Fighting fantasy baseball mediocrity

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Before I even start, let me just say that I know exactly how you feel.

For three months last year my friends ripped on me with the tenacity and vocabulary of an angry Ozzie Guillen.

And I deserved every second of it.

A little cocky heading into the 2007 campaign, I spent the entire month leading up until our fantasy baseball draft in the kind of trash-talking zone that would make Woody Harrelson in ‘White Man Can’t Jump’ jealous.

After the first week I was in second to last place and by this time last year I had managed to climb my way back into second to last place. Yeah, you read that right. It was hideous and the league did not let me forget about it.

So, like I said, I know how you feel.

You’re stuck somewhere in the middle of the pack in your fantasy baseball league and can’t figure out why. Day in and day out you set your lineup only to come back the next day to find your squad in exactly the same position as the day before.

Frustrating isn’t it?

There’s a multitude of reasons that can explain why this is happening to you. Sure, you could just be in the middle of a rough patch right now.

But then again, there’s a very good possibility your team just isn’t that good.

I know that’s the hardest realization for an owner to come to. But sometimes we as fantasy GM’s have a hard time taking an objective look at our rosters and making the decisions that need to be made, but those we don’t necessarily want to make.

There’s a lot of baseball left to play so don’t fret because there’s plenty of time to make up that ground between you and first place. So with that in mind, here are a couple of tips to help you break out of your fantasy slump.

Don’t be afraid to make a trade

There is a plethora of underachieving superstars out there right now that you could probably snag for a very reasonable price. The first name that comes to mind to me is Detroit Tigers first/third baseman Miguel Cabrera.

In previous years, you’d have every reason to question my fantasy acumen with that statement. However, ‘Miggy’ hasn’t been himself this year and may be had for the right price. Package together a couple of players on your team that are playing slightly above average and give it a shot.

I’m not saying it’s going to work, but sometimes you simply have to think outside of the box to get your team rolling. Trades can bring new life into areas of your team that weren’t doing anything productive for you in the first place. So roll the dice and take a chance. The worst thing that could happen is they say no.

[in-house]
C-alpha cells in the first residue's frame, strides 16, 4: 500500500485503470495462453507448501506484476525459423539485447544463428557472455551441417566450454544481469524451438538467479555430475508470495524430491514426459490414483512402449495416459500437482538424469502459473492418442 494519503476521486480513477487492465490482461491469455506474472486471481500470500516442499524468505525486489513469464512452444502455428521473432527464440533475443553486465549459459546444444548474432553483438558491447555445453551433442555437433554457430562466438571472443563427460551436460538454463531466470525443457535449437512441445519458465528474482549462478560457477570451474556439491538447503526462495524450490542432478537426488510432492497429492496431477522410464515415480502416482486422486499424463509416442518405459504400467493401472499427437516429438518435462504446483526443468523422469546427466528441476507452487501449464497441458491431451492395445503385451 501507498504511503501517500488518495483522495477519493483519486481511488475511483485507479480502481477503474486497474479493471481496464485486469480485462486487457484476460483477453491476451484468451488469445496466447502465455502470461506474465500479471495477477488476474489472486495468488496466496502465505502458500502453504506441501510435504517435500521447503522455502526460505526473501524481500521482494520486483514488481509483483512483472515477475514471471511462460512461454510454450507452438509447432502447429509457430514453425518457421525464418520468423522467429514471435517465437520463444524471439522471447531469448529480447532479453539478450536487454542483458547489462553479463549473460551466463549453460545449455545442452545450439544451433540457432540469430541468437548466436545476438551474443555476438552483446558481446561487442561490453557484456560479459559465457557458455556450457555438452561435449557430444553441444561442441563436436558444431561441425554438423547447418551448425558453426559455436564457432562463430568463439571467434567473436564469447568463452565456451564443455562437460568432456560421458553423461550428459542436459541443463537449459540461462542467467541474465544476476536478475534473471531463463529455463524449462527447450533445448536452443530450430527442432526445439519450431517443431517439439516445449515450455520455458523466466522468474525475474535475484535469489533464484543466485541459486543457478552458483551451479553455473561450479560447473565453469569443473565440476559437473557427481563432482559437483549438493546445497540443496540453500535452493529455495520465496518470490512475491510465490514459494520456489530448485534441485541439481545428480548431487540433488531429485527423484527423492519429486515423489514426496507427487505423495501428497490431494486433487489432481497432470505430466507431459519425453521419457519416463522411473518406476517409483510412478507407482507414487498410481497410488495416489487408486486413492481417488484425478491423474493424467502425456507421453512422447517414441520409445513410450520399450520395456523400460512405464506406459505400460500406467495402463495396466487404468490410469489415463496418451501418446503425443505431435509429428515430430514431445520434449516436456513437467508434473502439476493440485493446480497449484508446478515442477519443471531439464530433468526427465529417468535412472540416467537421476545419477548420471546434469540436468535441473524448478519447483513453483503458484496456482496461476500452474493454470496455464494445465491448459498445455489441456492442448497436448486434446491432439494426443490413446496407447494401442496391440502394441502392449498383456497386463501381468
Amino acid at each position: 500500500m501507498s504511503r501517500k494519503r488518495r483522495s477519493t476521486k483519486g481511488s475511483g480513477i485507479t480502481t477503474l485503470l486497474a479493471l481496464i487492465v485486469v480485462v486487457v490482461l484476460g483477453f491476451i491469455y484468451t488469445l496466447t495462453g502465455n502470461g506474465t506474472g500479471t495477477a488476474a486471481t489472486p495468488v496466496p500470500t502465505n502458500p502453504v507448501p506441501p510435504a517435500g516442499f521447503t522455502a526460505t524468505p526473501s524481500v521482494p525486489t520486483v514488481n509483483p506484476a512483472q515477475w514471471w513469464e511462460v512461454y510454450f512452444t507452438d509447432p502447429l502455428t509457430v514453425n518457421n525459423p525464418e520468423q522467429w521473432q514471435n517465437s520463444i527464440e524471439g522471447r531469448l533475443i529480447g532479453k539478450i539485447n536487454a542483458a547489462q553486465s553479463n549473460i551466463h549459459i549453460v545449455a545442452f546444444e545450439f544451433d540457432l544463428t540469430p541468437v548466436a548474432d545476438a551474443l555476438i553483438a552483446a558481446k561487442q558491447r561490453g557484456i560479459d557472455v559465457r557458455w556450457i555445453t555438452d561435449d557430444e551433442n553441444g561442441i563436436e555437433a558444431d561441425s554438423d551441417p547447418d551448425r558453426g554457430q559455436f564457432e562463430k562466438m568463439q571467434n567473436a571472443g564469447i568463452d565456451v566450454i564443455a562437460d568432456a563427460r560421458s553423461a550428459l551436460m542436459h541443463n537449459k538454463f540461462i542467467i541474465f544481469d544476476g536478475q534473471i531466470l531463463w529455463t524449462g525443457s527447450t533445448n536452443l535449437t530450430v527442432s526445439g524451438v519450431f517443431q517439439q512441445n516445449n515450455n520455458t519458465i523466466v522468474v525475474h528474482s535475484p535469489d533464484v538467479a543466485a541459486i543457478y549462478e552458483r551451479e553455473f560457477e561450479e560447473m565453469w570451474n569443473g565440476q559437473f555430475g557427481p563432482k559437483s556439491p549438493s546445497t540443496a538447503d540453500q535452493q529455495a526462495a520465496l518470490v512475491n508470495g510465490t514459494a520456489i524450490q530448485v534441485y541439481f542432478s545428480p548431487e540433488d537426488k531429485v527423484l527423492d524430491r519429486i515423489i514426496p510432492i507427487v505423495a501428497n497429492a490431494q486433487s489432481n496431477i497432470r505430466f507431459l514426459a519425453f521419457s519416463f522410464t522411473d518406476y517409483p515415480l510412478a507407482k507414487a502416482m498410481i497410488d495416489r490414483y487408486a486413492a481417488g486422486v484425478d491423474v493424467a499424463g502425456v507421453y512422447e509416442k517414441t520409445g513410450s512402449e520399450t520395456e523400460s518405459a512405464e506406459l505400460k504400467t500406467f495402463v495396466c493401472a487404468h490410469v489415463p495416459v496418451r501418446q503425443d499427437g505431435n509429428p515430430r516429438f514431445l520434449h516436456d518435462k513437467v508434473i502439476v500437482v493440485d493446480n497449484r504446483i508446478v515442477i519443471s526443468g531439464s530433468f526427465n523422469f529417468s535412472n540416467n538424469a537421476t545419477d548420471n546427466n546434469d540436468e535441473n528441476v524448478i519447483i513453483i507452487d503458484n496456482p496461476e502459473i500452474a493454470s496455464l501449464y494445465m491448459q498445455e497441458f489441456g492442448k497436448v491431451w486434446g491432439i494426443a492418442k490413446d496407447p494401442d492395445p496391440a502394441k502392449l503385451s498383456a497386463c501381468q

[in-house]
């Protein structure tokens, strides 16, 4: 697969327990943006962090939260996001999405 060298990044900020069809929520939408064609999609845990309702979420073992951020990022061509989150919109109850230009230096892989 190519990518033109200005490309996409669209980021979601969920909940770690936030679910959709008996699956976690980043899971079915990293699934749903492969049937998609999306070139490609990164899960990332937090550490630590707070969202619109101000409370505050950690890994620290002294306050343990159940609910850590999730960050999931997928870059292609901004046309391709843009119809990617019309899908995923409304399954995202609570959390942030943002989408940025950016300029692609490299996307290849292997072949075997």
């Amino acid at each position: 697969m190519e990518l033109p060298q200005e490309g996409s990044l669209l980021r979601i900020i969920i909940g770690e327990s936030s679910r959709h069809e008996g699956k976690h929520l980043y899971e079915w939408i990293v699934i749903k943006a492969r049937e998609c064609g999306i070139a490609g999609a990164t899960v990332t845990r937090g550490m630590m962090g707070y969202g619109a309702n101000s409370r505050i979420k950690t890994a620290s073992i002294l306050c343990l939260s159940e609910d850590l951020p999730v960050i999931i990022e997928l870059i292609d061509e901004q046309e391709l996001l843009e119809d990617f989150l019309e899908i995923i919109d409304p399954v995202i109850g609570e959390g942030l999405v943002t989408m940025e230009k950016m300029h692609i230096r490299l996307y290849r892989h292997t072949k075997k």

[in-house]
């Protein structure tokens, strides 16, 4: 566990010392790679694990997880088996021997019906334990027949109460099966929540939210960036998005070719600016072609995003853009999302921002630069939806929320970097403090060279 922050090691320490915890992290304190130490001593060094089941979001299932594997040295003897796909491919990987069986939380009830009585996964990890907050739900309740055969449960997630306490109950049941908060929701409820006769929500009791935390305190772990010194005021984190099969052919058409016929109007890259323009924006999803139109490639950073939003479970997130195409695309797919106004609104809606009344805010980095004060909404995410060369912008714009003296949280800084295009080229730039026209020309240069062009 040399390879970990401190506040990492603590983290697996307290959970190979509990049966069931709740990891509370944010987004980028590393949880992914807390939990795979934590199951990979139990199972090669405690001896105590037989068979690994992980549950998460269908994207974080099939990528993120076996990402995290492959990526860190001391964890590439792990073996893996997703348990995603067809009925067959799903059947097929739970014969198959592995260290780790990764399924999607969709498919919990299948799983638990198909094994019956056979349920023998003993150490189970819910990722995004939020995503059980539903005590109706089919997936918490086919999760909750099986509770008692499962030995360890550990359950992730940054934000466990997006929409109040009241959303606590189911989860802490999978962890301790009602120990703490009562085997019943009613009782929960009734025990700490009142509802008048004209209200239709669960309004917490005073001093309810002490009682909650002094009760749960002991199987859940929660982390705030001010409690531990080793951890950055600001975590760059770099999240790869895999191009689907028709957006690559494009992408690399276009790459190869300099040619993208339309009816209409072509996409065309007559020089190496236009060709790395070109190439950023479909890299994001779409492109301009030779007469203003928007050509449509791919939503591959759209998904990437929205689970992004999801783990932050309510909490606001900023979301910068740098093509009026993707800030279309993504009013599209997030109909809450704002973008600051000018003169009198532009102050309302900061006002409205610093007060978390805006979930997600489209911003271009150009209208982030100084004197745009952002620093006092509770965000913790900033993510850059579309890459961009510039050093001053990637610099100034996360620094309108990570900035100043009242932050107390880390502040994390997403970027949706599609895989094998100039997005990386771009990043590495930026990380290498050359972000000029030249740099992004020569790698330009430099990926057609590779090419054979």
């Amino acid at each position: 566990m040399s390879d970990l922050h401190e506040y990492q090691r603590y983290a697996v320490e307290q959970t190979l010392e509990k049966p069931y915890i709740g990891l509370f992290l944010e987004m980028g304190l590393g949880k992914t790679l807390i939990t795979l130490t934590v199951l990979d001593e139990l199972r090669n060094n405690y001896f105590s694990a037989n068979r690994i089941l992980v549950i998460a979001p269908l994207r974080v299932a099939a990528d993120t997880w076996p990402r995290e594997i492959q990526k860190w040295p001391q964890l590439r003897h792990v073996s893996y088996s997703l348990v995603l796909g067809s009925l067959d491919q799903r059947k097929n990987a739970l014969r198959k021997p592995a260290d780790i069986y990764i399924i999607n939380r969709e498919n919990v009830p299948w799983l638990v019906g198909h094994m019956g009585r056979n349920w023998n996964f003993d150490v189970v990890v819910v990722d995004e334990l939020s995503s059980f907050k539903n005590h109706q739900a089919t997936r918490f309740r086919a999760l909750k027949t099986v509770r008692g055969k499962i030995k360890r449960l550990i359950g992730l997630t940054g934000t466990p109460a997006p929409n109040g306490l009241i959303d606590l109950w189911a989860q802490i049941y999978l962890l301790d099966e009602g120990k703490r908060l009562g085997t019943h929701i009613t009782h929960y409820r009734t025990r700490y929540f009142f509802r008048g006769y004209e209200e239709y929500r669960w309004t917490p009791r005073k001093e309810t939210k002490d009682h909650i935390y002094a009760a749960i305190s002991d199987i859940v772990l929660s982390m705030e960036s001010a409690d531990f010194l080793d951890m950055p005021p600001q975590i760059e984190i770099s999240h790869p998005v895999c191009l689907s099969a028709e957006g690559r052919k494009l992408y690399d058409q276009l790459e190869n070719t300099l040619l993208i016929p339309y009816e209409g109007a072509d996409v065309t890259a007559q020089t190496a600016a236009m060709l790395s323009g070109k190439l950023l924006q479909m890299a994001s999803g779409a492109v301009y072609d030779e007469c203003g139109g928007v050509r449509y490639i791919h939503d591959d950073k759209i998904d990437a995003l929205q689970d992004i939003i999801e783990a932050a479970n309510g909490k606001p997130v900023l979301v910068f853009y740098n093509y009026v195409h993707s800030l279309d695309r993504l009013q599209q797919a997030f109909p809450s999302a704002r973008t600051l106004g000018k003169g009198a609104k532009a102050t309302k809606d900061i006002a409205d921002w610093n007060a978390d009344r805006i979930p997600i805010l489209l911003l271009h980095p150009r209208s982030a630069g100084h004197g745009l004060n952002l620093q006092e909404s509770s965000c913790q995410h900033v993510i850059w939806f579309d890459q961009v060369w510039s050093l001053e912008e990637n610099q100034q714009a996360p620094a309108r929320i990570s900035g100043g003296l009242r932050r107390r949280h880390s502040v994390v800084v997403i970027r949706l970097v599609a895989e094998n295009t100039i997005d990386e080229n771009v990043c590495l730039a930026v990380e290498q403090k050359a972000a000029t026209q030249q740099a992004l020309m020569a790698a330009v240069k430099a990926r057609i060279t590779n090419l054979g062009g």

Take a step back

Like I said before, you need to look at your team objectively and understand its deficiencies. Figure out what it is you need more than anything and figure out the best way to go and get it. If your big bats are striking out too much, make an effort to pick up a replacement that either plays the same or another position that hits more for average.

It may sound simple enough, but understand that complacency can doom you to fantasy mediocrity.

(Write that down.)

When you watch a game, make sure you watch the game


Yeah, excuse the obligatory clever header there. What I’m trying to say is that you obviously got in to fantasy baseball because you enjoy the sport in some capacity or another. There’s probably an even better chance you might watch a few contests on T.V.

So from now on, make sure to pay attention to the other team’s players while you’re watching. Too many times I’ve found myself focusing more on what Disney character White Sox slugger Jim Thome looks like (Buzz Lightyear by the way) than who’s up to bat or who’s throwing to him.

You might develop a hunch about a guy that could pay off somewhere down the road. Pick him up, stash him on your bench and give it a couple weeks to see if your hunch was right.

If not, suck it up, drop him and pick up another one. It’s never a bad idea to have an extra roster slot for a ‘hunch’ guy.

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Matt Wood is a web editor for and editor of He is also a contributor for satirical sports publication The Heckler. Have a fantasy question? E-mail him.

About this Entry

This page contains a single entry by Matt Olsen published on June 11, 2008 10:30 AM.

Tuesday's Best and Worst of Fantasy Baseball was the previous entry in this blog.

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